Having been away from California for almost four years, and knowing that OBD II testing had been debated before I left; I was curious how it would go. I’m curious no more.
As part of the registration process our cars have to pass a smog inspection. The Focus was first. Because of misinformation and poor planning (DMV in the first case; me in the second) I had to scramble to find a smog station and didn’t have any coupons at hand. I paid full freight. But that really isn’t relevant.
What is relevant was watching the inspection process. The whole process was similar to what I experienced in Vegas with the exception of a full visual inspection and a completely separate smog machine (OIS or OBD Inspection System) for the OBD inspection instead of the EIS (Emissions Inspection System). That’s the problem in my opinion; California has once again decided to reinvent the wheel. And it is still just a wheel.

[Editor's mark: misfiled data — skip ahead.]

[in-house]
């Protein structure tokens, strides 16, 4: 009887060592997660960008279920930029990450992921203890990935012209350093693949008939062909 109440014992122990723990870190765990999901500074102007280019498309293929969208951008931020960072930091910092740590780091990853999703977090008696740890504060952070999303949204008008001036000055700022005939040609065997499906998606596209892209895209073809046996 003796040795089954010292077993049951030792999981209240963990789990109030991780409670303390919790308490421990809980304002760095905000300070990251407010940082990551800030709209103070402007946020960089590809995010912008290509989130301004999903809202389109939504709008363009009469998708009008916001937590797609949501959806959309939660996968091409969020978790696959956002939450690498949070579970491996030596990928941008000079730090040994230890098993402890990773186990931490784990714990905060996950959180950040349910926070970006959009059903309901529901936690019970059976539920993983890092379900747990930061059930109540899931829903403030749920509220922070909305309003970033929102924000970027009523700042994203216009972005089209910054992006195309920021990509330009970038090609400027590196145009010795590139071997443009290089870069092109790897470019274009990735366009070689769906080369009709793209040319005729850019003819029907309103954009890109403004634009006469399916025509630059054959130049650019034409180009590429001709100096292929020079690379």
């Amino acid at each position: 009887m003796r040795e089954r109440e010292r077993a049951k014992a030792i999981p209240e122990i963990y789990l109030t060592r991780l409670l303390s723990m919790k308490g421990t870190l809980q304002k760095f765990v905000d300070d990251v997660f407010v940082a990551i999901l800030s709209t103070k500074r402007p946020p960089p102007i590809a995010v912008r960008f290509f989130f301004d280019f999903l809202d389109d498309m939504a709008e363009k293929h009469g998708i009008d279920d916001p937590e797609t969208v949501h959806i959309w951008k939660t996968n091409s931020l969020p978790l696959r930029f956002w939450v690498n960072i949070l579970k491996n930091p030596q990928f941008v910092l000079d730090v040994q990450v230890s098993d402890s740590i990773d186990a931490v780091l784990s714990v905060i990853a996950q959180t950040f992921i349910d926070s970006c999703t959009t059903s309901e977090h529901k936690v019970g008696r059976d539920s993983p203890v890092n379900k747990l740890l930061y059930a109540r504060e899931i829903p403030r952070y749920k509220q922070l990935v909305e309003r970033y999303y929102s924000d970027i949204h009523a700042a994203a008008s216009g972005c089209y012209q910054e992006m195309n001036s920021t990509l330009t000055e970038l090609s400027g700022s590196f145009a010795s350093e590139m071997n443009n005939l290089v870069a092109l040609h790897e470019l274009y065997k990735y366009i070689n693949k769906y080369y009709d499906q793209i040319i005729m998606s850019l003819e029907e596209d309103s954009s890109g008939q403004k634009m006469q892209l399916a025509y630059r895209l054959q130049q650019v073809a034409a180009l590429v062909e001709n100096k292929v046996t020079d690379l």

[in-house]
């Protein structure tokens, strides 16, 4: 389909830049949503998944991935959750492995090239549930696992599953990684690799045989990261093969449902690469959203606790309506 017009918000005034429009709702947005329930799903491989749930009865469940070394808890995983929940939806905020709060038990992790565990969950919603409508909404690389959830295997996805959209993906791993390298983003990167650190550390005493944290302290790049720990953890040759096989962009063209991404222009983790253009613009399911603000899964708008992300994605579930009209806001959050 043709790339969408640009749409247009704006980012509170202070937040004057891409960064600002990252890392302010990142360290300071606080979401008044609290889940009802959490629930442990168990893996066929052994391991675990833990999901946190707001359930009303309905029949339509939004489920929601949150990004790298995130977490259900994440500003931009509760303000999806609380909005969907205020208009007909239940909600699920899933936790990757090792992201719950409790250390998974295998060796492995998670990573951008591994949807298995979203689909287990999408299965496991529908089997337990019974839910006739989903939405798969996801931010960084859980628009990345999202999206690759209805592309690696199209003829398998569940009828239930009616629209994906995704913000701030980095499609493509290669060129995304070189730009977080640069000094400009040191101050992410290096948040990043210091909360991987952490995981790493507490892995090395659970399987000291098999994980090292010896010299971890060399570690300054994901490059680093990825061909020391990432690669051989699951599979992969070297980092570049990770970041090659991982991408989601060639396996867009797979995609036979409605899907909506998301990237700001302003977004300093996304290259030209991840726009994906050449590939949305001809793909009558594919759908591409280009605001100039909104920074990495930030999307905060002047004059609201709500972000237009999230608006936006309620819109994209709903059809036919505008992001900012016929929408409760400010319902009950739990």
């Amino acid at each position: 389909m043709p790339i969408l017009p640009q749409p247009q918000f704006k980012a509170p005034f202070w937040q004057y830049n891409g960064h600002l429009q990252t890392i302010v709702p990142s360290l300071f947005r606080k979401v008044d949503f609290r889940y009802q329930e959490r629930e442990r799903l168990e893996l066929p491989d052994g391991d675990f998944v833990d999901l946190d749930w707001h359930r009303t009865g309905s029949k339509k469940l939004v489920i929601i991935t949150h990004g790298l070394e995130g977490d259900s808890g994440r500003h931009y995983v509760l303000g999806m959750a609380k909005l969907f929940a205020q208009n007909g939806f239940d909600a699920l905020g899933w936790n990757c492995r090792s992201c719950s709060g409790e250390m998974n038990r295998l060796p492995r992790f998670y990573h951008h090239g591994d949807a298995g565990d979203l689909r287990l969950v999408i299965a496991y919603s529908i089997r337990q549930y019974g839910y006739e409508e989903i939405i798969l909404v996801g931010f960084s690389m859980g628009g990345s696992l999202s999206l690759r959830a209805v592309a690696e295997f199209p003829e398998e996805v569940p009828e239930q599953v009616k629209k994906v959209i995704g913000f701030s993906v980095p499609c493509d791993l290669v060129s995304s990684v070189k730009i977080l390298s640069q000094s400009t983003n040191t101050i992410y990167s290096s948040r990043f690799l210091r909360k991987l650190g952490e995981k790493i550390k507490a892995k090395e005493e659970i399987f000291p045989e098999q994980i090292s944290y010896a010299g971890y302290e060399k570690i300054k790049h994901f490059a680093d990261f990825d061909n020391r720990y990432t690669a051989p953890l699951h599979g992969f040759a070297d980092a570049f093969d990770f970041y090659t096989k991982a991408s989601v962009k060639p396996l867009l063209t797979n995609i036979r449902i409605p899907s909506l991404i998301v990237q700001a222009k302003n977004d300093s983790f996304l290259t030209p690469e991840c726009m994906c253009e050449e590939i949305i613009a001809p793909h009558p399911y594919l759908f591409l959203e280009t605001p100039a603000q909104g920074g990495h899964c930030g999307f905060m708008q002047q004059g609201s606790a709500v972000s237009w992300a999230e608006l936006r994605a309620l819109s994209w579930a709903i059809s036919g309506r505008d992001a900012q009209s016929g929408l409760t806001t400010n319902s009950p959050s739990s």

When I first joined the BAR, BAR 90, the “new” smog inspection program and machine, had just recently been implemented. It was supposed to be a ten year program/machine. Later on when Smog Check II was implemented it was supposed to be an upgradable program which would allow the smog machine to soldier on. Both fell short of their goals.
In my opinion one of the fatal flaws of these smog machines was actually with BAR. Smog machines are run by computers and computers, as we all know, have a useful life that expire before they even hit the market. Instead of allowing the equipment makers to sell the latest computers to upgrade machines BAR demanded new machines. There have been exceptions of course.